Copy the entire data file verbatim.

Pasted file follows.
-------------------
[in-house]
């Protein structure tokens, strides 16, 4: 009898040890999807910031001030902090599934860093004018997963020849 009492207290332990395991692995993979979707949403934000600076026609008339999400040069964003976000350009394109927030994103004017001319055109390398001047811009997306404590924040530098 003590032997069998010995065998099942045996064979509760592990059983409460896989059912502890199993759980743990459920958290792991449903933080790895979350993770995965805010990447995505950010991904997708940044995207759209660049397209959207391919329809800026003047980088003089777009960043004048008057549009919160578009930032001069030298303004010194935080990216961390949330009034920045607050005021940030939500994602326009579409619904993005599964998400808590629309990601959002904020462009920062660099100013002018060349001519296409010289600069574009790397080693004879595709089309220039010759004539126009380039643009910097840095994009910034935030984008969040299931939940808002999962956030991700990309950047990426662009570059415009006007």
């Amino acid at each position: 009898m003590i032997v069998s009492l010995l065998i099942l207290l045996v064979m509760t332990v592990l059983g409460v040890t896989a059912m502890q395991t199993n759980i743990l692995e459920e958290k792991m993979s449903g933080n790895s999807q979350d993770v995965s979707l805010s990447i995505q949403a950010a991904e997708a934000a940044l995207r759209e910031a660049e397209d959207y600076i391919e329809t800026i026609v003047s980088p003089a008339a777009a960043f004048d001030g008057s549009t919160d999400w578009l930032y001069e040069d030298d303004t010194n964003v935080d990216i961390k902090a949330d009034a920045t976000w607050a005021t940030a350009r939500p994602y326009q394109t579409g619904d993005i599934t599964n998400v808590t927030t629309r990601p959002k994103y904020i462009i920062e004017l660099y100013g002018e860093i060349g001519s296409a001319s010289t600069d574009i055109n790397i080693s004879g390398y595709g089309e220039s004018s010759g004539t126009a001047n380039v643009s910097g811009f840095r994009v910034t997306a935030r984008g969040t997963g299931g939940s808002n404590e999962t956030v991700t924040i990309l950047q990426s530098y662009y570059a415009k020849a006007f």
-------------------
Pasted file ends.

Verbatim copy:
[in-house]
């Protein structure tokens, strides 16, 4: 009898040890999807910031001030902090599934860093004018997963020849 009492207290332990395991692995993979979707949403934000600076026609008339999400040069964003976000350009394109927030994103004017001319055109390398001047811009997306404590924040530098 003590032997069998010995065998099942045996064979509760592990059983409460896989059912502890199993759980743990459920958290792991449903933080790895979350993770995965805010990447995505950010991904997708940044995207759209660049397209959207391919329809800026003047980088003089777009960043004048008057549009919160578009930032001069030298303004010194935080990216961390949330009034920045607050005021940030939500994602326009579409619904993005599964998400808590629309990601959002904020462009920062660099100013002018060349001519296409010289600069574009790397080693004879595709089309220039010759004539126009380039643009910097840095994009910034935030984008969040299931939940808002999962956030991700990309950047990426662009570059415009006007």
């Amino acid at each position: 009898m003590i032997v069998s009492l010995l065998i099942l207290l045996v064979m509760t332990v592990l059983g409460v040890t896989a059912m502890q395991t199993n759980i743990l692995e459920e958290k792991m993979s449903g933080n790895s999807q979350d993770v995965s979707l805010s990447i995505q949403a950010a991904e997708a934000a940044l995207r759209e910031a660049e397209d959207y600076i391919e329809t800026i026609v003047s980088p003089a008339a777009a960043f004048d001030g008057s549009t919160d999400w578009l930032y001069e040069d030298d303004t010194n964003v935080d990216i961390k902090a949330d009034a920045t976000w607050a005021t940030a350009r939500p994602y326009q394109t579409g619904d993005i599934t599964n998400v808590t927030t629309r990601p959002k994103y904020i462009i920062e004017l660099y100013g002018e860093i060349g001519s296409a001319s010289t600069d574009i055109n790397i080693s004879g390398y595709g089309e220039s004018s010759g004539t126009a001047n380039v643009s910097g811009f840095r994009v910034t997306a935030r984008g969040t997963g299931g939940s808002n404590e999962t956030v991700t924040i990309l950047q990426s530098y662009y570059a415009k020849a006007f």